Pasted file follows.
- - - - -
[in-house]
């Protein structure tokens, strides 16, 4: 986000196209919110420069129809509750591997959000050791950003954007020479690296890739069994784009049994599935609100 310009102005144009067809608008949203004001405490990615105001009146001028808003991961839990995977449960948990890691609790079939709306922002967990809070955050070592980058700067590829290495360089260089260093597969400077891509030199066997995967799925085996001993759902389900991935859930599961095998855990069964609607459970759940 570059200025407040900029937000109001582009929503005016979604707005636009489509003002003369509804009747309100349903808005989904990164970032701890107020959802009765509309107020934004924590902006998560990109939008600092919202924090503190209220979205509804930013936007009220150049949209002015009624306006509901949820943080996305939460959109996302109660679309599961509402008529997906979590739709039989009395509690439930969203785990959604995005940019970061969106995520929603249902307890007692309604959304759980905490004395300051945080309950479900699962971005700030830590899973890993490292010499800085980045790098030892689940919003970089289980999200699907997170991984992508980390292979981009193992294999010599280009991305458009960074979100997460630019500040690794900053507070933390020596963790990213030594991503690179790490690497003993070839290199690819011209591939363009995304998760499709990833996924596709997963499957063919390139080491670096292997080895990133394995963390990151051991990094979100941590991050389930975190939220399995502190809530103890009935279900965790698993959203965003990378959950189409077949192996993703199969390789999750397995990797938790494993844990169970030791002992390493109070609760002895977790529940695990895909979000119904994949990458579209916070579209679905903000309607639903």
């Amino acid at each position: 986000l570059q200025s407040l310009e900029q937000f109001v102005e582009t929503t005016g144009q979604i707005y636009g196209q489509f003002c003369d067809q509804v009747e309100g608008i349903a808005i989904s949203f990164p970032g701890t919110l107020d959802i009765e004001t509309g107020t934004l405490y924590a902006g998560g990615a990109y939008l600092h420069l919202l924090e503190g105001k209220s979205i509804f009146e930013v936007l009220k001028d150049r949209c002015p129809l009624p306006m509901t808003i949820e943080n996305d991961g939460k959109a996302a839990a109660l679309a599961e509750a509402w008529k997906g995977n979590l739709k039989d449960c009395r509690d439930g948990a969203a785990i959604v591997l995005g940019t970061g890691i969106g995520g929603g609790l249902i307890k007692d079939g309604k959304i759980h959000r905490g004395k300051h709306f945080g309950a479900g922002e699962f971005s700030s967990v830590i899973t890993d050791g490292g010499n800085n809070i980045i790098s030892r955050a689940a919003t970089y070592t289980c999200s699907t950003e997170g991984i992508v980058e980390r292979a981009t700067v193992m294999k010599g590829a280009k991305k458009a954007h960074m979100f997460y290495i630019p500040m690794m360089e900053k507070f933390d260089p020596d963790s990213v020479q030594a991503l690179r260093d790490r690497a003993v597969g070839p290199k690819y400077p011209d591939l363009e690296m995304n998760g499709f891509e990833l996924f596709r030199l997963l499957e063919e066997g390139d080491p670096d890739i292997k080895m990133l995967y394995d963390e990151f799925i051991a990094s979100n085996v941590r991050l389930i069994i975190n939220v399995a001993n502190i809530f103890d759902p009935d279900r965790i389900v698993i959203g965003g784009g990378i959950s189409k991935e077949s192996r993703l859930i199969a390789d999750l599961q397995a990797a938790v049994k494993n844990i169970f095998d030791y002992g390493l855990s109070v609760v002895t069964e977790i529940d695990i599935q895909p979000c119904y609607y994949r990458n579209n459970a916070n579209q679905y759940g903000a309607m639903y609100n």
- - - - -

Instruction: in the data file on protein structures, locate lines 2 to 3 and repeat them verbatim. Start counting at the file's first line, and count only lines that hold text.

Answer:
């Protein structure tokens, strides 16, 4: 986000196209919110420069129809509750591997959000050791950003954007020479690296890739069994784009049994599935609100 310009102005144009067809608008949203004001405490990615105001009146001028808003991961839990995977449960948990890691609790079939709306922002967990809070955050070592980058700067590829290495360089260089260093597969400077891509030199066997995967799925085996001993759902389900991935859930599961095998855990069964609607459970759940 570059200025407040900029937000109001582009929503005016979604707005636009489509003002003369509804009747309100349903808005989904990164970032701890107020959802009765509309107020934004924590902006998560990109939008600092919202924090503190209220979205509804930013936007009220150049949209002015009624306006509901949820943080996305939460959109996302109660679309599961509402008529997906979590739709039989009395509690439930969203785990959604995005940019970061969106995520929603249902307890007692309604959304759980905490004395300051945080309950479900699962971005700030830590899973890993490292010499800085980045790098030892689940919003970089289980999200699907997170991984992508980390292979981009193992294999010599280009991305458009960074979100997460630019500040690794900053507070933390020596963790990213030594991503690179790490690497003993070839290199690819011209591939363009995304998760499709990833996924596709997963499957063919390139080491670096292997080895990133394995963390990151051991990094979100941590991050389930975190939220399995502190809530103890009935279900965790698993959203965003990378959950189409077949192996993703199969390789999750397995990797938790494993844990169970030791002992390493109070609760002895977790529940695990895909979000119904994949990458579209916070579209679905903000309607639903």
């Amino acid at each position: 986000l570059q200025s407040l310009e900029q937000f109001v102005e582009t929503t005016g144009q979604i707005y636009g196209q489509f003002c003369d067809q509804v009747e309100g608008i349903a808005i989904s949203f990164p970032g701890t919110l107020d959802i009765e004001t509309g107020t934004l405490y924590a902006g998560g990615a990109y939008l600092h420069l919202l924090e503190g105001k209220s979205i509804f009146e930013v936007l009220k001028d150049r949209c002015p129809l009624p306006m509901t808003i949820e943080n996305d991961g939460k959109a996302a839990a109660l679309a599961e509750a509402w008529k997906g995977n979590l739709k039989d449960c009395r509690d439930g948990a969203a785990i959604v591997l995005g940019t970061g890691i969106g995520g929603g609790l249902i307890k007692d079939g309604k959304i759980h959000r905490g004395k300051h709306f945080g309950a479900g922002e699962f971005s700030s967990v830590i899973t890993d050791g490292g010499n800085n809070i980045i790098s030892r955050a689940a919003t970089y070592t289980c999200s699907t950003e997170g991984i992508v980058e980390r292979a981009t700067v193992m294999k010599g590829a280009k991305k458009a954007h960074m979100f997460y290495i630019p500040m690794m360089e900053k507070f933390d260089p020596d963790s990213v020479q030594a991503l690179r260093d790490r690497a003993v597969g070839p290199k690819y400077p011209d591939l363009e690296m995304n998760g499709f891509e990833l996924f596709r030199l997963l499957e063919e066997g390139d080491p670096d890739i292997k080895m990133l995967y394995d963390e990151f799925i051991a990094s979100n085996v941590r991050l389930i069994i975190n939220v399995a001993n502190i809530f103890d759902p009935d279900r965790i389900v698993i959203g965003g784009g990378i959950s189409k991935e077949s192996r993703l859930i199969a390789d999750l599961q397995a990797a938790v049994k494993n844990i169970f095998d030791y002992g390493l855990s109070v609760v002895t069964e977790i529940d695990i599935q895909p979000c119904y609607y994949r990458n579209n459970a916070n579209q679905y759940g903000a309607m639903y609100n």